Anyone can take pictures. What's difficult is thinking about them, organizing them, and trying to use them in some way so that some meaning can be constructed out of them. That's really where the work of the artist begins.— Lewis Baltz
The most remarkable Lewis Baltz quotes to get the best of your day
I used photography to distance myself from a world that I loathed and was powerless to improve.
I believed it was necessary to investigate photography, dismantle it, jettison all the non-essential components, and begin again with a stripped down but more powerful idea of what is, or could be photographic.
Digital technology, you see, is not the villain here.
It simply offers another dimension. I'm not sure if it's a farther remove from reality than analogue. I think if we can speak of reality, if reality and representation can be spoken of in the same sentence, if reality even exists any more, digital is simply another way of encoding that reality.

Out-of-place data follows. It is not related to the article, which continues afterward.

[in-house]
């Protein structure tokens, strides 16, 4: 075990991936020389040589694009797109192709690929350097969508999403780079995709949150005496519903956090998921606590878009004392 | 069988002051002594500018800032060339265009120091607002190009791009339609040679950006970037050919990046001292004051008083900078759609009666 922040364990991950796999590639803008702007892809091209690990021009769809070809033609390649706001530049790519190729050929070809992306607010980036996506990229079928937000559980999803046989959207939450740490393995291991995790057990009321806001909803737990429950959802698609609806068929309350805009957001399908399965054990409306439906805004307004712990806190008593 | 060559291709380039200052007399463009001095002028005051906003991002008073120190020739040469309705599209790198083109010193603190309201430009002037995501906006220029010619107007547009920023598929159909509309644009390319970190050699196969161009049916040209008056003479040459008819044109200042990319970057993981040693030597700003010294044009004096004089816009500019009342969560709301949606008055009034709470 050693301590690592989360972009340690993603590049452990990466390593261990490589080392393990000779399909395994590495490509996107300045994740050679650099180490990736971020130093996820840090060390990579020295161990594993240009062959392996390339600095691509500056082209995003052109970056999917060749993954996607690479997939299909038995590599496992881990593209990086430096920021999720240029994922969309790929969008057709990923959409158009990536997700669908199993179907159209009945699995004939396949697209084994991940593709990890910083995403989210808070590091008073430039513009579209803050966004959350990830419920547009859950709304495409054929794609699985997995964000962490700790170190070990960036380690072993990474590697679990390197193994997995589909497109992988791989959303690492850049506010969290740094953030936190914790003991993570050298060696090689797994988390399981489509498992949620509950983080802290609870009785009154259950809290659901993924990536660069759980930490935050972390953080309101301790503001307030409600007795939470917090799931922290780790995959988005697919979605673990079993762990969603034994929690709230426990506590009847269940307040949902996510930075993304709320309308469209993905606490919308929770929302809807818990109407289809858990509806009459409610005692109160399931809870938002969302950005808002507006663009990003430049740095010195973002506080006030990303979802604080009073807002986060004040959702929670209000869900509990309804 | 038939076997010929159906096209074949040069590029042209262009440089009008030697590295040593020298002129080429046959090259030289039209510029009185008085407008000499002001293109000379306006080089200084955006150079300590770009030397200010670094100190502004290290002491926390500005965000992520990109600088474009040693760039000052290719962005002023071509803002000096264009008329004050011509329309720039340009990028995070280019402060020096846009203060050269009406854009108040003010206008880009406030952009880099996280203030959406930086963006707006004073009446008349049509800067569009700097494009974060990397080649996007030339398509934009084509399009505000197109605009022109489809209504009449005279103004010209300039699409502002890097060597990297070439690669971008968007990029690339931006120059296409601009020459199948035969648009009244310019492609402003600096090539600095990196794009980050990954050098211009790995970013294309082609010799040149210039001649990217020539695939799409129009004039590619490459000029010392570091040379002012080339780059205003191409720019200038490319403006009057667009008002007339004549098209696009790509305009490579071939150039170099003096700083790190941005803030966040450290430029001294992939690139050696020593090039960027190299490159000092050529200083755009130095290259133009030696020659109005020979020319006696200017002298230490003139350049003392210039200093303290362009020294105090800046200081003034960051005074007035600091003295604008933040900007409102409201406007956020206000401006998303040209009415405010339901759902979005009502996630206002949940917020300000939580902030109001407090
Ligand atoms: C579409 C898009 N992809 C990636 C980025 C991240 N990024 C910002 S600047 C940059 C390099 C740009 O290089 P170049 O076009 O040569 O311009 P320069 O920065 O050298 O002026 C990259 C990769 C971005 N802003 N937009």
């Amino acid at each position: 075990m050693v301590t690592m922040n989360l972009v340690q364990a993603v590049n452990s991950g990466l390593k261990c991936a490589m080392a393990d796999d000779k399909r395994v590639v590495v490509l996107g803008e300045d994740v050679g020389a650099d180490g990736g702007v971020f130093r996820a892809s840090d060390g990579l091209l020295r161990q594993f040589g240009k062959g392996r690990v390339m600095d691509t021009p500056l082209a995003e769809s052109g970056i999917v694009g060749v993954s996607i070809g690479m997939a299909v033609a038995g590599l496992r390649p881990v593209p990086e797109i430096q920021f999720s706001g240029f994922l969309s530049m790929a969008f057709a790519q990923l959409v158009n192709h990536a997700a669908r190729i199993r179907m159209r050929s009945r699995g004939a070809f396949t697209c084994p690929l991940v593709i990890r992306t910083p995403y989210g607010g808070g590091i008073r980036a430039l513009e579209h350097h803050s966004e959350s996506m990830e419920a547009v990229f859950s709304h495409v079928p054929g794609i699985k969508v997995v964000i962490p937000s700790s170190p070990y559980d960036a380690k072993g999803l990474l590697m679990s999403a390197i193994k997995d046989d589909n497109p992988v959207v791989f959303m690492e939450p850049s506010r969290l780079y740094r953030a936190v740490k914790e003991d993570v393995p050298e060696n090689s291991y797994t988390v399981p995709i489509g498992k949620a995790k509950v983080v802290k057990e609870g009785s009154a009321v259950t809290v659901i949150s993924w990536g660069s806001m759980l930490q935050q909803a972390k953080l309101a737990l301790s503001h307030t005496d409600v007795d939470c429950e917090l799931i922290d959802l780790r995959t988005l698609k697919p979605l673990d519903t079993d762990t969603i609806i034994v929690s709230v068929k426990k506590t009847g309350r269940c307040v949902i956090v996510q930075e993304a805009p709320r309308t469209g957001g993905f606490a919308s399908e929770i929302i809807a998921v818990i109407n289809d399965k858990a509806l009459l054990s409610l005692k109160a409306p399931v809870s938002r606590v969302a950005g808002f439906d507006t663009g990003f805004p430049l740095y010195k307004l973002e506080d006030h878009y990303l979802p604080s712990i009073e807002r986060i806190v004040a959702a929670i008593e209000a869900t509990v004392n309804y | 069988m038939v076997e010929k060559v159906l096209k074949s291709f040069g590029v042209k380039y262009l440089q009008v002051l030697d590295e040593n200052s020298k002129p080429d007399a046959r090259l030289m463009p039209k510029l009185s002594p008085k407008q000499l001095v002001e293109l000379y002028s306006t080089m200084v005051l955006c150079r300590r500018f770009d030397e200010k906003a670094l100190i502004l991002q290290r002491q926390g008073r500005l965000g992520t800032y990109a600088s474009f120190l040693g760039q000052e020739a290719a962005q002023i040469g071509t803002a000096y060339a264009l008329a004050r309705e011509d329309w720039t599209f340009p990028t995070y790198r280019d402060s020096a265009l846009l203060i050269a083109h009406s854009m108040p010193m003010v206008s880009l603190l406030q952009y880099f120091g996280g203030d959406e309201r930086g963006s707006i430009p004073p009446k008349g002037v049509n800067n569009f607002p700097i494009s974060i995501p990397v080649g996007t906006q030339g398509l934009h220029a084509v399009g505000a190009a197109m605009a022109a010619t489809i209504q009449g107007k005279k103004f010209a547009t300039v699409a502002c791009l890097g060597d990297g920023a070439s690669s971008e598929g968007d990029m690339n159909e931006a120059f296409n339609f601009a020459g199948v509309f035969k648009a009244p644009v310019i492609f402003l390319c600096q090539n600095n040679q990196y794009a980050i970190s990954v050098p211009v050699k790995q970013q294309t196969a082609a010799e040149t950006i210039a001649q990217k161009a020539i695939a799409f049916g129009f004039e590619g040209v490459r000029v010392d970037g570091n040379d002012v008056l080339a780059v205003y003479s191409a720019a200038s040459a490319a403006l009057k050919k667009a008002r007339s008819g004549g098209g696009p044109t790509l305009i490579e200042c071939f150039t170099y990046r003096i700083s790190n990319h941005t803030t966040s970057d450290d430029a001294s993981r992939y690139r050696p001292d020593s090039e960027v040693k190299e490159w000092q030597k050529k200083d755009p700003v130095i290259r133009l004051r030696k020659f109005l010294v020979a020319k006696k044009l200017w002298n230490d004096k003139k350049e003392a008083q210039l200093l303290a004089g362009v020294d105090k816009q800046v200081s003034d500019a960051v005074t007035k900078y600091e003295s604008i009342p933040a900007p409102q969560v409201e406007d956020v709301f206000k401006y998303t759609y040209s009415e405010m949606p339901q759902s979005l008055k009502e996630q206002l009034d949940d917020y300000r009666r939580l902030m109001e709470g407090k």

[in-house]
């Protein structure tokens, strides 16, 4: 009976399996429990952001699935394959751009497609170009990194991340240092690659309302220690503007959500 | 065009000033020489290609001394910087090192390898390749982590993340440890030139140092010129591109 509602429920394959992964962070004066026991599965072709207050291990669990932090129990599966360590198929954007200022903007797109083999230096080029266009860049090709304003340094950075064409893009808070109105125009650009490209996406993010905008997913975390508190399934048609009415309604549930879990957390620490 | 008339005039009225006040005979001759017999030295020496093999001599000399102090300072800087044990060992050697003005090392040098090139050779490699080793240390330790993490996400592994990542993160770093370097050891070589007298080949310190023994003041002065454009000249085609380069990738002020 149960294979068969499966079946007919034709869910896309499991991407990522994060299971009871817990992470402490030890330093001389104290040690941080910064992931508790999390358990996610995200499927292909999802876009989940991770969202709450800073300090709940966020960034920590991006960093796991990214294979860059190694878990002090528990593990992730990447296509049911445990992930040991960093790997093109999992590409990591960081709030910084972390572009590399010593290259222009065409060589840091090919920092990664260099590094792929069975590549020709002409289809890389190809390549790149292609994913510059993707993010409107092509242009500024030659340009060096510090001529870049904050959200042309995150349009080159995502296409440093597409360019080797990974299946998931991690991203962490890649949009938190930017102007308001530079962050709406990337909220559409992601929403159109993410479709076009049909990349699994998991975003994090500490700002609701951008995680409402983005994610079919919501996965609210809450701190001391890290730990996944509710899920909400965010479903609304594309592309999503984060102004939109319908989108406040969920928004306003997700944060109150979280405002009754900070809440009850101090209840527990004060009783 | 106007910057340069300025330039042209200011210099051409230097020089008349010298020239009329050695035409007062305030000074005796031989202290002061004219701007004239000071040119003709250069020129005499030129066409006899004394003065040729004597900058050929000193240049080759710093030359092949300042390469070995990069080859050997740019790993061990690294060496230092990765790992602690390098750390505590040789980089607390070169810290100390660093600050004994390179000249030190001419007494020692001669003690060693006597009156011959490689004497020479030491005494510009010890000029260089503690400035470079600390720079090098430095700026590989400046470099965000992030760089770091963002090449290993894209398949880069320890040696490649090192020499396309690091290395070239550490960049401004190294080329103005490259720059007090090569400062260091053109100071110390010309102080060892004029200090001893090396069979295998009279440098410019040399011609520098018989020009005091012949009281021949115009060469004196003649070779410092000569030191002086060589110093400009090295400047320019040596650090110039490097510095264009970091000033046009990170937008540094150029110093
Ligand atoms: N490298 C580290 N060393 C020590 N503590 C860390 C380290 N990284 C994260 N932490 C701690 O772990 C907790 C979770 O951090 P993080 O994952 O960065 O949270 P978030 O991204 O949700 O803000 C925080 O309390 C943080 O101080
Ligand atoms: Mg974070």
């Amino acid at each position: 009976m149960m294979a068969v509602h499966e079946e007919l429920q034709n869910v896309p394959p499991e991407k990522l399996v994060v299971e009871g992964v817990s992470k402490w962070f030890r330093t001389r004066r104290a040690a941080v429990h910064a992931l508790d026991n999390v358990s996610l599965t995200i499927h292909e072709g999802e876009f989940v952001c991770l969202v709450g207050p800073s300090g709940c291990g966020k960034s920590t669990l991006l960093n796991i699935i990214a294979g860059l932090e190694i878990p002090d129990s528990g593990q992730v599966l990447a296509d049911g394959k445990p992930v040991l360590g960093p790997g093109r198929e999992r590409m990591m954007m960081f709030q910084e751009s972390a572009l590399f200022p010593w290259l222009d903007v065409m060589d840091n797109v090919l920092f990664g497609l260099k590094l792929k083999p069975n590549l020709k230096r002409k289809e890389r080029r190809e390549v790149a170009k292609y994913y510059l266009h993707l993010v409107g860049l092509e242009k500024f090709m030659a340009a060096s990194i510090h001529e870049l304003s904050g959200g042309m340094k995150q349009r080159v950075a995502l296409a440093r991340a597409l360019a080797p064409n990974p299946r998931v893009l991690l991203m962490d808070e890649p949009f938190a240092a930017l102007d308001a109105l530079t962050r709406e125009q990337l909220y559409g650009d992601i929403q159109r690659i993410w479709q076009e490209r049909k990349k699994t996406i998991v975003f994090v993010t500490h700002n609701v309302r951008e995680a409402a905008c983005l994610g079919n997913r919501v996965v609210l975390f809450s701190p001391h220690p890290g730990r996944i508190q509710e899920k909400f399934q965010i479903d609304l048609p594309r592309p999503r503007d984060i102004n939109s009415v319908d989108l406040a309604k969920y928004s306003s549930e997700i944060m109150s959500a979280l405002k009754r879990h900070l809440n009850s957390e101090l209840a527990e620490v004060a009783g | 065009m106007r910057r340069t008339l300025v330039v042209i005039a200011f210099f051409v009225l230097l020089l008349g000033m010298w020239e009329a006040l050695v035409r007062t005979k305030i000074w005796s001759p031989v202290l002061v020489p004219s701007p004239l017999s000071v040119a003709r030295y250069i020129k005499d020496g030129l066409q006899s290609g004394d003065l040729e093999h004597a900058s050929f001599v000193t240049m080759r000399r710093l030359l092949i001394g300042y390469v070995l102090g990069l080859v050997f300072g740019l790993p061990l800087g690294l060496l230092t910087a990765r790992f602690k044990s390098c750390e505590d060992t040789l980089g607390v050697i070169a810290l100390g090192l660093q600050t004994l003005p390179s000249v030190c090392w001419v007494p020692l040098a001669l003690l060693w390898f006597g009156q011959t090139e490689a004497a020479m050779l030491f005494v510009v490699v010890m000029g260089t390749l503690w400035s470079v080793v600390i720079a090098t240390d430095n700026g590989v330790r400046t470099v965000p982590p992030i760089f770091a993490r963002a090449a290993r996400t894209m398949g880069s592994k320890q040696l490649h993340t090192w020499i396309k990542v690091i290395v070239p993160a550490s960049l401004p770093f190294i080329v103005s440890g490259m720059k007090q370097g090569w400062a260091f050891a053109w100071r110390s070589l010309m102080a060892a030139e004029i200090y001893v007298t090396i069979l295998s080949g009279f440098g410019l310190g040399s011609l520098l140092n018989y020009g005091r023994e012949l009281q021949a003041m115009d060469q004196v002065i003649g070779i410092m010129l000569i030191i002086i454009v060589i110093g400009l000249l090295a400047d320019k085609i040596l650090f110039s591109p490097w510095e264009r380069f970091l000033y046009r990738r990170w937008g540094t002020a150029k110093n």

The photobook occupies that deep area between the novel and the film.
I assumed from the outset that photography was already art, and that I and other people working in photography were artists. I understand now that this was a minority point of view.
I never had any ambition to do anything commercial, anything journalistic.
I wanted to be an artist, and I wanted to be an artist whose work was done in the medium of photography. It may be debatable to this day whether I ever succeeded in achieving that ambition, but the point is, I never had any uncertainty about that.
I was living in Monterey, a place where the classic photographers - the Westons, Wynn Bullock and Ansel Adams - came for a privileged view of nature. But my daily life very rarely took me to Point Lobos or Yosemite; it took me to shopping centers, and gas stations and all the other unhealthy growth that flourished beside the highway. It was a landscape that no one else had much interest in looking at. Other than me.
I wanted [my photography] to appear as though the camera was seeing by itself.
It might be more useful, if not necessarily more true, to think of photography as a narrow, deep area between the novel and film.
The ideal photographic document would appear to be without author or art.